Pakistan embassy officials leave India after spying charges
Updated 19:10, 01-Jun-2020
Barbed wire is seen laid on a deserted road during restrictions in Srinagar, Kashmir, August 5, 2019. /Reuters

Barbed wire is seen laid on a deserted road during restrictions in Srinagar, Kashmir, August 5, 2019. /Reuters

Two Pakistan officials expelled by India over spying allegations returned home Monday, an embassy spokesman said, as the nuclear-armed rivals wrangled over the claims.

Pakistan has called the allegations "baseless."

Tensions are already heightened between the neighboring foes over the Himalayan region of Kashmir, which was split between them in 1947 when they gained independence from Britain.

"The government has declared both these officials persona non grata for indulging in activities incompatible with their status as members of a diplomatic mission," the ministry said in a statement.

The pair had to leave the country "within 24 hours" and Pakistan's charge d'affaires was issued with a "strong protest" over their alleged activities, the ministry said.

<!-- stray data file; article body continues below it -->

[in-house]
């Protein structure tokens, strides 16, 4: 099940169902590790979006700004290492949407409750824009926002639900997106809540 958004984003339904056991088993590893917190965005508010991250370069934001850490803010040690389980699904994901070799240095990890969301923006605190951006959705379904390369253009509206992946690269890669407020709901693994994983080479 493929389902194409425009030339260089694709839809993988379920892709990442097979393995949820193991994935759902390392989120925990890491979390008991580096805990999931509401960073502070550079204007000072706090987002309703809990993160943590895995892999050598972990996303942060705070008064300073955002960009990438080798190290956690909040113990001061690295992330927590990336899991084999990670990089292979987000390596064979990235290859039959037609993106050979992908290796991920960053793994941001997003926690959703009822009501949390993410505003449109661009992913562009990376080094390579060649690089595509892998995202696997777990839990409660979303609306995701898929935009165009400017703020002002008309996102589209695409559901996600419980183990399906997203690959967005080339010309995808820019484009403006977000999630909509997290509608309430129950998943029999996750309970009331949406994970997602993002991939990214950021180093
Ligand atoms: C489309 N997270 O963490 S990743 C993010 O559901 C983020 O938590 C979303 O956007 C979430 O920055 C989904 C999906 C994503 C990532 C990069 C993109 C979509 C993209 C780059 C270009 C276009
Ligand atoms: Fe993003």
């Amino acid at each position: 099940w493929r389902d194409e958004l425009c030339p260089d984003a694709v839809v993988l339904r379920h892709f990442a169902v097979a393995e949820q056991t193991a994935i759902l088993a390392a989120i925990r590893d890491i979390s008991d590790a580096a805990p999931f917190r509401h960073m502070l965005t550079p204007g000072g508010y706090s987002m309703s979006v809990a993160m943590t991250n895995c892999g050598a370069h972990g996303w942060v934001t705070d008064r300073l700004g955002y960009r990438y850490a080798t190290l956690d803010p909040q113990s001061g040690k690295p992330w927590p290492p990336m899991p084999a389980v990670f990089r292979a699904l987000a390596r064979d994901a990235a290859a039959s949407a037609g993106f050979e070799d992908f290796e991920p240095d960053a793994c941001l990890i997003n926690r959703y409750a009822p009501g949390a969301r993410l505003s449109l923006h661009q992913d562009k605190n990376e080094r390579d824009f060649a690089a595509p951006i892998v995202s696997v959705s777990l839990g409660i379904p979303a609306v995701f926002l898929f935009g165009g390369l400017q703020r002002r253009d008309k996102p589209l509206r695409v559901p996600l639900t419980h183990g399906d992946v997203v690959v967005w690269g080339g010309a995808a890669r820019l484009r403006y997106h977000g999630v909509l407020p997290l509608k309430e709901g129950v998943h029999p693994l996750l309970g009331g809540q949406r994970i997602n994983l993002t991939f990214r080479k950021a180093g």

Pakistan's foreign ministry said it "strongly rejects the baseless Indian allegations" and called New Delhi's action a "clear violation of the Vienna Convention... especially in an already vitiated atmosphere."

Kashmir has become a bigger source of tension in relations between the regional powers after New Delhi last August scrapped the Muslim-majority region's semi-autonomous status and imposed a curfew.

In response, Pakistan recalled its ambassador from Delhi and sent back the Indian envoy.

Late Sunday, Pakistan summoned India's charge d'affaires to express its "condemnation" of the expulsion order.

India and Pakistan have fought three wars against each other since independence, including two over Kashmir where they have rival claims.

There have also been numerous flare-ups between the two foes, including in February 2019 when they conducted tit-for-tat air strikes.

Rebel groups in Indian-administered Kashmir have battled for decades for the region's independence or its merger with Pakistan, and enjoy broad popular support. Since 1989 the fighting has left tens of thousands dead, mostly civilians.

India has more than 500,000 troops stationed in Kashmir, where clashes are a common occurrence but last month extended into the region's capital Srinagar. Police said a key rebel leader was killed during the first shootout between Indian government forces and militants to hit the city's center in two years.

(With input from AFP)

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